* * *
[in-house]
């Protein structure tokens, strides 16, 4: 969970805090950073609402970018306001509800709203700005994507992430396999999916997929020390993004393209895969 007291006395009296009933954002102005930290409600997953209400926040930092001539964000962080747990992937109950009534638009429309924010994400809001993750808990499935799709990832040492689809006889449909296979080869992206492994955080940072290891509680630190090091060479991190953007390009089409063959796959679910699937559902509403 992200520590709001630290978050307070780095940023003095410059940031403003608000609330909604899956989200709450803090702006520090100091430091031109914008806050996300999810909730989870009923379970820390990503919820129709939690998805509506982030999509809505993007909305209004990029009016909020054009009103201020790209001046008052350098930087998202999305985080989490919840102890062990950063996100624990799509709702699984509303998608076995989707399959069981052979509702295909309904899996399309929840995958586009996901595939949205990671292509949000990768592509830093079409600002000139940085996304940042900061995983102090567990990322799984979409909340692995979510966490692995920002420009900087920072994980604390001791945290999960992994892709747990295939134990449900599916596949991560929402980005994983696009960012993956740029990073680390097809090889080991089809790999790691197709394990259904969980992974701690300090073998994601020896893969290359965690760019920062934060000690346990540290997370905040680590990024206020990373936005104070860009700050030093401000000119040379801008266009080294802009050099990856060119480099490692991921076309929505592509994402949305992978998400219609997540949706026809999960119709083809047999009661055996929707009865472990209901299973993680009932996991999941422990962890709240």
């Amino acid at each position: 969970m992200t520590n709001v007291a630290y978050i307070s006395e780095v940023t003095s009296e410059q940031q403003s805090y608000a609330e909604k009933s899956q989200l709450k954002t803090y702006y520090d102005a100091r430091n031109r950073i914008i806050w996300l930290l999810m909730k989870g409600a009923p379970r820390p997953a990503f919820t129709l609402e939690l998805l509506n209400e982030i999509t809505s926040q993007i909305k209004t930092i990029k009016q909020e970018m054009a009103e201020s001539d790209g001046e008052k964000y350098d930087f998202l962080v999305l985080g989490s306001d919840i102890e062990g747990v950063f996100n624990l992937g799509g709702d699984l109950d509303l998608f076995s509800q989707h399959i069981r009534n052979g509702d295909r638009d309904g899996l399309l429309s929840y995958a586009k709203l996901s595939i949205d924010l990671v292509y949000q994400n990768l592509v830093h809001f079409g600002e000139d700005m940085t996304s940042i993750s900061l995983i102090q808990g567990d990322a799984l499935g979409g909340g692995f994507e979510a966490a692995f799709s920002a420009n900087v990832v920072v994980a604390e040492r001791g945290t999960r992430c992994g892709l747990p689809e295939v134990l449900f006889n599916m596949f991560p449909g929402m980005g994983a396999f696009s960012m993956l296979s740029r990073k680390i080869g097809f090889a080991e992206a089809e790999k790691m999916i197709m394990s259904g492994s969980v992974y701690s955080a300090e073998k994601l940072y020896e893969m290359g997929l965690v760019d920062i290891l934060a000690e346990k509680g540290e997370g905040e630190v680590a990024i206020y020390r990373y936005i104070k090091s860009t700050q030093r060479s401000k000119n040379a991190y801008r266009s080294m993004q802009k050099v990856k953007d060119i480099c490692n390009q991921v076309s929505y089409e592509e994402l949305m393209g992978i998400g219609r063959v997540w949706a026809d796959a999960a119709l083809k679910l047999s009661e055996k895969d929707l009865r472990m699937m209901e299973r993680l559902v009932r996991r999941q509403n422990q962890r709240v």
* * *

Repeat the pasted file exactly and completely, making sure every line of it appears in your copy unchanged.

[in-house]
């Protein structure tokens, strides 16, 4: 969970805090950073609402970018306001509800709203700005994507992430396999999916997929020390993004393209895969 007291006395009296009933954002102005930290409600997953209400926040930092001539964000962080747990992937109950009534638009429309924010994400809001993750808990499935799709990832040492689809006889449909296979080869992206492994955080940072290891509680630190090091060479991190953007390009089409063959796959679910699937559902509403 992200520590709001630290978050307070780095940023003095410059940031403003608000609330909604899956989200709450803090702006520090100091430091031109914008806050996300999810909730989870009923379970820390990503919820129709939690998805509506982030999509809505993007909305209004990029009016909020054009009103201020790209001046008052350098930087998202999305985080989490919840102890062990950063996100624990799509709702699984509303998608076995989707399959069981052979509702295909309904899996399309929840995958586009996901595939949205990671292509949000990768592509830093079409600002000139940085996304940042900061995983102090567990990322799984979409909340692995979510966490692995920002420009900087920072994980604390001791945290999960992994892709747990295939134990449900599916596949991560929402980005994983696009960012993956740029990073680390097809090889080991089809790999790691197709394990259904969980992974701690300090073998994601020896893969290359965690760019920062934060000690346990540290997370905040680590990024206020990373936005104070860009700050030093401000000119040379801008266009080294802009050099990856060119480099490692991921076309929505592509994402949305992978998400219609997540949706026809999960119709083809047999009661055996929707009865472990209901299973993680009932996991999941422990962890709240």
């Amino acid at each position: 969970m992200t520590n709001v007291a630290y978050i307070s006395e780095v940023t003095s009296e410059q940031q403003s805090y608000a609330e909604k009933s899956q989200l709450k954002t803090y702006y520090d102005a100091r430091n031109r950073i914008i806050w996300l930290l999810m909730k989870g409600a009923p379970r820390p997953a990503f919820t129709l609402e939690l998805l509506n209400e982030i999509t809505s926040q993007i909305k209004t930092i990029k009016q909020e970018m054009a009103e201020s001539d790209g001046e008052k964000y350098d930087f998202l962080v999305l985080g989490s306001d919840i102890e062990g747990v950063f996100n624990l992937g799509g709702d699984l109950d509303l998608f076995s509800q989707h399959i069981r009534n052979g509702d295909r638009d309904g899996l399309l429309s929840y995958a586009k709203l996901s595939i949205d924010l990671v292509y949000q994400n990768l592509v830093h809001f079409g600002e000139d700005m940085t996304s940042i993750s900061l995983i102090q808990g567990d990322a799984l499935g979409g909340g692995f994507e979510a966490a692995f799709s920002a420009n900087v990832v920072v994980a604390e040492r001791g945290t999960r992430c992994g892709l747990p689809e295939v134990l449900f006889n599916m596949f991560p449909g929402m980005g994983a396999f696009s960012m993956l296979s740029r990073k680390i080869g097809f090889a080991e992206a089809e790999k790691m999916i197709m394990s259904g492994s969980v992974y701690s955080a300090e073998k994601l940072y020896e893969m290359g997929l965690v760019d920062i290891l934060a000690e346990k509680g540290e997370g905040e630190v680590a990024i206020y020390r990373y936005i104070k090091s860009t700050q030093r060479s401000k000119n040379a991190y801008r266009s080294m993004q802009k050099v990856k953007d060119i480099c490692n390009q991921v076309s929505y089409e592509e994402l949305m393209g992978i998400g219609r063959v997540w949706a026809d796959a999960a119709l083809k679910l047999s009661e055996k895969d929707l009865r472990m699937m209901e299973r993680l559902v009932r996991r999941q509403n422990q962890r709240v």